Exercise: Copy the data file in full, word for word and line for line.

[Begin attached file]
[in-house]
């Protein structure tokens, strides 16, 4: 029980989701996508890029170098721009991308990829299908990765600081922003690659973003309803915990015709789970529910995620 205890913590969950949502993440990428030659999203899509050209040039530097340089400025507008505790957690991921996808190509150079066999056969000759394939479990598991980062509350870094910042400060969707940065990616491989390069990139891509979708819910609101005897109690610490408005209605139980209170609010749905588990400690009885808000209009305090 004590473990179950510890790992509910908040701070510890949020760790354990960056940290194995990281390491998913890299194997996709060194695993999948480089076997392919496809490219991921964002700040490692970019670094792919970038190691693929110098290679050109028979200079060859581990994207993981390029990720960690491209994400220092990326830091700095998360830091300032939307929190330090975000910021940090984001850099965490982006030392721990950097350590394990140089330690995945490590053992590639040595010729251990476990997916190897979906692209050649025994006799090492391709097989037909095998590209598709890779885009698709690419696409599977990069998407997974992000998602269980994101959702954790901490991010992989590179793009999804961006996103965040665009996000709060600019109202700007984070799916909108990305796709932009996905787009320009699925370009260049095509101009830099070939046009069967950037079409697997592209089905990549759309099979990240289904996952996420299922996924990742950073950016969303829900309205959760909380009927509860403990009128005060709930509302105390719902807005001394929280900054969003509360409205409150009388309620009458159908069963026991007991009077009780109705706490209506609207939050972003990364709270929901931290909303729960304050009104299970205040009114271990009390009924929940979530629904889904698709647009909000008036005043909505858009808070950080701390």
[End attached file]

[in-house]
């Protein structure tokens, strides 16, 4: 029980989701996508890029170098721009991308990829299908990765600081922003690659973003309803915990015709789970529910995620 205890913590969950949502993440990428030659999203899509050209040039530097340089400025507008505790957690991921996808190509150079066999056969000759394939479990598991980062509350870094910042400060969707940065990616491989390069990139891509979708819910609101005897109690610490408005209605139980209170609010749905588990400690009885808000209009305090 004590473990179950510890790992509910908040701070510890949020760790354990960056940290194995990281390491998913890299194997996709060194695993999948480089076997392919496809490219991921964002700040490692970019670094792919970038190691693929110098290679050109028979200079060859581990994207993981390029990720960690491209994400220092990326830091700095998360830091300032939307929190330090975000910021940090984001850099965490982006030392721990950097350590394990140089330690995945490590053992590639040595010729251990476990997916190897979906692209050649025994006799090492391709097989037909095998590209598709890779885009698709690419696409599977990069998407997974992000998602269980994101959702954790901490991010992989590179793009999804961006996103965040665009996000709060600019109202700007984070799916909108990305796709932009996905787009320009699925370009260049095509101009830099070939046009069967950037079409697997592209089905990549759309099979990240289904996952996420299922996924990742950073950016969303829900309205959760909380009927509860403990009128005060709930509302105390719902807005001394929280900054969003509360409205409150009388309620009458159908069963026991007991009077009780109705706490209506609207939050972003990364709270929901931290909303729960304050009104299970205040009114271990009390009924929940979530629904889904698709647009909000008036005043909505858009808070950080701390």